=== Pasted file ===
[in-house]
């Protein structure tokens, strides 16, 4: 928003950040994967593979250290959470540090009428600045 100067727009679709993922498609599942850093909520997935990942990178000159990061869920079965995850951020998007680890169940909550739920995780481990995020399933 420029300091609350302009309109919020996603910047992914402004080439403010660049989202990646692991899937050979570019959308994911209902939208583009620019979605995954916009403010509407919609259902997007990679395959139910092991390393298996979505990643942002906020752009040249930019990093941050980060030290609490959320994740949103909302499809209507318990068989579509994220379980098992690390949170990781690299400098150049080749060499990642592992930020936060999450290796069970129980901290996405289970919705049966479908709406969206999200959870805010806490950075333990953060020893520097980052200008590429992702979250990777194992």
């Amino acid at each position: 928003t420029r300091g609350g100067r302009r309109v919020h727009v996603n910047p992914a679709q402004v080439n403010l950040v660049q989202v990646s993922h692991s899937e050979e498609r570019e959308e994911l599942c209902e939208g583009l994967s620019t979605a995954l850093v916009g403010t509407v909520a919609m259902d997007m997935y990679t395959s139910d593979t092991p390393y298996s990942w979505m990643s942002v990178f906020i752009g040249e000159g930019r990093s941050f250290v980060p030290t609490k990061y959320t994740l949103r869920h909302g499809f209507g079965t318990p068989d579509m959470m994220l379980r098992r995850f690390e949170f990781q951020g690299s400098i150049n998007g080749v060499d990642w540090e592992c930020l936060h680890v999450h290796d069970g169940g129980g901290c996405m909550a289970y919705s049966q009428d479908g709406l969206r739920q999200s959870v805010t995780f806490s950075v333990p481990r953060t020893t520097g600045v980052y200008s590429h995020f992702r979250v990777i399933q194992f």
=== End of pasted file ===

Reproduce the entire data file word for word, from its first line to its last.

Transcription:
[in-house]
């Protein structure tokens, strides 16, 4: 928003950040994967593979250290959470540090009428600045 100067727009679709993922498609599942850093909520997935990942990178000159990061869920079965995850951020998007680890169940909550739920995780481990995020399933 420029300091609350302009309109919020996603910047992914402004080439403010660049989202990646692991899937050979570019959308994911209902939208583009620019979605995954916009403010509407919609259902997007990679395959139910092991390393298996979505990643942002906020752009040249930019990093941050980060030290609490959320994740949103909302499809209507318990068989579509994220379980098992690390949170990781690299400098150049080749060499990642592992930020936060999450290796069970129980901290996405289970919705049966479908709406969206999200959870805010806490950075333990953060020893520097980052200008590429992702979250990777194992």
């Amino acid at each position: 928003t420029r300091g609350g100067r302009r309109v919020h727009v996603n910047p992914a679709q402004v080439n403010l950040v660049q989202v990646s993922h692991s899937e050979e498609r570019e959308e994911l599942c209902e939208g583009l994967s620019t979605a995954l850093v916009g403010t509407v909520a919609m259902d997007m997935y990679t395959s139910d593979t092991p390393y298996s990942w979505m990643s942002v990178f906020i752009g040249e000159g930019r990093s941050f250290v980060p030290t609490k990061y959320t994740l949103r869920h909302g499809f209507g079965t318990p068989d579509m959470m994220l379980r098992r995850f690390e949170f990781q951020g690299s400098i150049n998007g080749v060499d990642w540090e592992c930020l936060h680890v999450h290796d069970g169940g129980g901290c996405m909550a289970y919705s049966q009428d479908g709406l969206r739920q999200s959870v805010t995780f806490s950075v333990p481990r953060t020893t520097g600045v980052y200008s590429h995020f992702r979250v990777i399933q194992f």